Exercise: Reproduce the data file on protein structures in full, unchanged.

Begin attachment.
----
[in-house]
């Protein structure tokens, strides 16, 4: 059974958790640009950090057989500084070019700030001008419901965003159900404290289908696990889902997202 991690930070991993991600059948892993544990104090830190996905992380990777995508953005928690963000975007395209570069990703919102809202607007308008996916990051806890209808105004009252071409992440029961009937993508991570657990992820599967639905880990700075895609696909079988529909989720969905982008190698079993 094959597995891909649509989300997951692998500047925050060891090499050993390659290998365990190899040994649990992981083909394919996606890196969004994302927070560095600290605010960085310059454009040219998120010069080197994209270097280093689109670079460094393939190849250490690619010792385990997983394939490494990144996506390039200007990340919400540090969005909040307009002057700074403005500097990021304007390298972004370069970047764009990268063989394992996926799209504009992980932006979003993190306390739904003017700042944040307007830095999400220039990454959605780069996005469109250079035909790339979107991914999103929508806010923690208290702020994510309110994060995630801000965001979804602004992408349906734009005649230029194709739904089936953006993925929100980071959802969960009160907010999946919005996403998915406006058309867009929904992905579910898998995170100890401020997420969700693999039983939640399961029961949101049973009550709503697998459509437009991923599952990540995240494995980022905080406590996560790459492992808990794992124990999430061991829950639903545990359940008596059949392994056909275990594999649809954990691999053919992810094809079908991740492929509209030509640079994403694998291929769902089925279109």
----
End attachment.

[in-house]
């Protein structure tokens, strides 16, 4: 059974958790640009950090057989500084070019700030001008419901965003159900404290289908696990889902997202 991690930070991993991600059948892993544990104090830190996905992380990777995508953005928690963000975007395209570069990703919102809202607007308008996916990051806890209808105004009252071409992440029961009937993508991570657990992820599967639905880990700075895609696909079988529909989720969905982008190698079993 094959597995891909649509989300997951692998500047925050060891090499050993390659290998365990190899040994649990992981083909394919996606890196969004994302927070560095600290605010960085310059454009040219998120010069080197994209270097280093689109670079460094393939190849250490690619010792385990997983394939490494990144996506390039200007990340919400540090969005909040307009002057700074403005500097990021304007390298972004370069970047764009990268063989394992996926799209504009992980932006979003993190306390739904003017700042944040307007830095999400220039990454959605780069996005469109250079035909790339979107991914999103929508806010923690208290702020994510309110994060995630801000965001979804602004992408349906734009005649230029194709739904089936953006993925929100980071959802969960009160907010999946919005996403998915406006058309867009929904992905579910898998995170100890401020997420969700693999039983939640399961029961949101049973009550709503697998459509437009991923599952990540995240494995980022905080406590996560790459492992808990794992124990999430061991829950639903545990359940008596059949392994056909275990594999649809954990691999053919992810094809079908991740492929509209030509640079994403694998291929769902089925279109």